Afghan President Hamid Karzai Saturday stressed for accelerating peace process with Taliban insurgents who are fighting his government and international troops based in the post-Taliban country, Xinhua reported.
"We continue our efforts for talks with those Taliban who are not part of al-Qaida network, not playing at the hand of foreign intelligence service and accept the country's constitution," Karzai told newsmen after returning home from Hague Conference.
He also stressed that, "we are forming a mechanism with the international community in order to make our efforts more coordinated, more accurate and more accelerated."
To bolster the peace process in Afghanistan, the Afghan leader last month called on the United Nations to remove the names of Taliban elements from the black list of the world body.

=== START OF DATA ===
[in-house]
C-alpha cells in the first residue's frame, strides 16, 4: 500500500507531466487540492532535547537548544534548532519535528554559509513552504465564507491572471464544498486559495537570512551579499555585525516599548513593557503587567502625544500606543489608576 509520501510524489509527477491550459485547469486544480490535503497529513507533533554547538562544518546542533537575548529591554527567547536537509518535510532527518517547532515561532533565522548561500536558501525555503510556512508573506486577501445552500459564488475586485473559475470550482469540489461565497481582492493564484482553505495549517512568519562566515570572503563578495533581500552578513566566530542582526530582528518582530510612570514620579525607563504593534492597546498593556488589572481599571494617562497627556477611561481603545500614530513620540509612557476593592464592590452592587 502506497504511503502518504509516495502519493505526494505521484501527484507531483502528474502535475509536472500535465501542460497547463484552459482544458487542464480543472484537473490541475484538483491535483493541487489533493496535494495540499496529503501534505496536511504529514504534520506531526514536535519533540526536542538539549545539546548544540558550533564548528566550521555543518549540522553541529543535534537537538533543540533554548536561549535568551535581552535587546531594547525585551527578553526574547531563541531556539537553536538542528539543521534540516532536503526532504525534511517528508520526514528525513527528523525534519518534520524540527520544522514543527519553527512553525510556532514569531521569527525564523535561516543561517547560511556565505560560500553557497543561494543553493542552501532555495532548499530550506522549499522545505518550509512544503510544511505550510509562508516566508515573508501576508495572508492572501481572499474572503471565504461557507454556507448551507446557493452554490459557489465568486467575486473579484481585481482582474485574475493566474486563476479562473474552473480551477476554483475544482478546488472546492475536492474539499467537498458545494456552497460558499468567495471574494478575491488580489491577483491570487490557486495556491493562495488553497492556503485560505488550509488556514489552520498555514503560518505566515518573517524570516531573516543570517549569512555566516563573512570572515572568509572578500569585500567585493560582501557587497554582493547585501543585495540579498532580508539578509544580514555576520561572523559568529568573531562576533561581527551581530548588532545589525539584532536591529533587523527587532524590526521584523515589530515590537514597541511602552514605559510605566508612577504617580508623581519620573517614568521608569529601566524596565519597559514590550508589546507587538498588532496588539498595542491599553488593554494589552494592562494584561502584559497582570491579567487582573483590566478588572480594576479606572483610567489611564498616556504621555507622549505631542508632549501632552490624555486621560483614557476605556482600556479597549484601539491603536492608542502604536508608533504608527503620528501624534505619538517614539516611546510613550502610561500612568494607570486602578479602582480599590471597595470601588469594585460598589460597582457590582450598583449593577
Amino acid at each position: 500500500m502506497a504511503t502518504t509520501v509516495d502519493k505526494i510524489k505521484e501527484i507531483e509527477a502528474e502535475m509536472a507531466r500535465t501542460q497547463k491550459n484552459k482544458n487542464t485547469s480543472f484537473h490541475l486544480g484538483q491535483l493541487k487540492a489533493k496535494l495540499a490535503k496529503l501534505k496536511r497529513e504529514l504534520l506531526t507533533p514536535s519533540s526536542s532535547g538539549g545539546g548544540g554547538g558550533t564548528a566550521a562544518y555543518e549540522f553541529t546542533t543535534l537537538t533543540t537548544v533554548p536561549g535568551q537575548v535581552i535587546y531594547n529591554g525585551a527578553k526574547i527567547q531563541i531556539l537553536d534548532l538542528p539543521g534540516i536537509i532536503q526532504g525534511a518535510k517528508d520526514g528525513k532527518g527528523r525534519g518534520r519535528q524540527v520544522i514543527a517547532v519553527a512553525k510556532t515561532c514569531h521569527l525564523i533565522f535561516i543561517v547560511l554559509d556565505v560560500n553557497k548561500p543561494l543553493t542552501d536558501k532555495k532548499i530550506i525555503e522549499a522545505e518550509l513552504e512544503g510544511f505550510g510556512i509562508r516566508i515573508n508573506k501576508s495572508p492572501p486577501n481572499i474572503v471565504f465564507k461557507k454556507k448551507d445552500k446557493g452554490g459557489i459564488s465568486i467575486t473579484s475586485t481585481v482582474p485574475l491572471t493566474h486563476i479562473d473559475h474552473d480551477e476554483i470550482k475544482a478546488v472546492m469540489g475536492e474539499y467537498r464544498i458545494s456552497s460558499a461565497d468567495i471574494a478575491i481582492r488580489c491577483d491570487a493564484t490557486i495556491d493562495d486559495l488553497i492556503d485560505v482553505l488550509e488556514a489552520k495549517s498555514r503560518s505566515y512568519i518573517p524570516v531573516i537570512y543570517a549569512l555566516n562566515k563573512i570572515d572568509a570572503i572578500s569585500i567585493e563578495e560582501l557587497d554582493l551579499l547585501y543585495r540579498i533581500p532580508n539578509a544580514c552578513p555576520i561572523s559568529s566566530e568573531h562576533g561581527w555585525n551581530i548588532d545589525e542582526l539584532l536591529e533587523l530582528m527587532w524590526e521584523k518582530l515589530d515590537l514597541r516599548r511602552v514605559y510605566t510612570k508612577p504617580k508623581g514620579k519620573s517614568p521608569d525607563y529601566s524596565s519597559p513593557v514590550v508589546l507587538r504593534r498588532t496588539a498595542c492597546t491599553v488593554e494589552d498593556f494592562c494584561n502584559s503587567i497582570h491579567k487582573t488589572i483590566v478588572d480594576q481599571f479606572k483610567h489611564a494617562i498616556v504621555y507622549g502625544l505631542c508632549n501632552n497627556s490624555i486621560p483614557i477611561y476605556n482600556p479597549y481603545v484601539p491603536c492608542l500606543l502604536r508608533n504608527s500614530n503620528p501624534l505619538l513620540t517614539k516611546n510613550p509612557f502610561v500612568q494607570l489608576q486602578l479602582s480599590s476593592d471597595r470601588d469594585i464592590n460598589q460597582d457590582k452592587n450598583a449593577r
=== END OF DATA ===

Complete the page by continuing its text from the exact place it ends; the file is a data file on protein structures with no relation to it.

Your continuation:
President Karzai further said that terrorism is a regional and international problem and the involvement of regional powers and big countries such as India, China, Russia and Saud Arabia as well as Afghanistan's neighbouring nations are important in winning the war against terrorism.
Karzai, who headed the Afghan delegation at Hague Conference, also expressed his satisfaction over the outcome, saying it is a great achievement that the international community obtained the perception that terrorists, their sanctuaries and training centers are outside Afghanistan.
The U.S. and its allies also showed support in the past to negotiation with "moderate Taliban elements" a terminology interpreted by the outfit as a trick to divide insurgents.
Taliban militants fighting Afghan and the U.S.-led Coalition forces in Afghanistan have repeatedly in the past rejected talks with the government and conditioned it with the pullout of foreign troops from Afghanistan.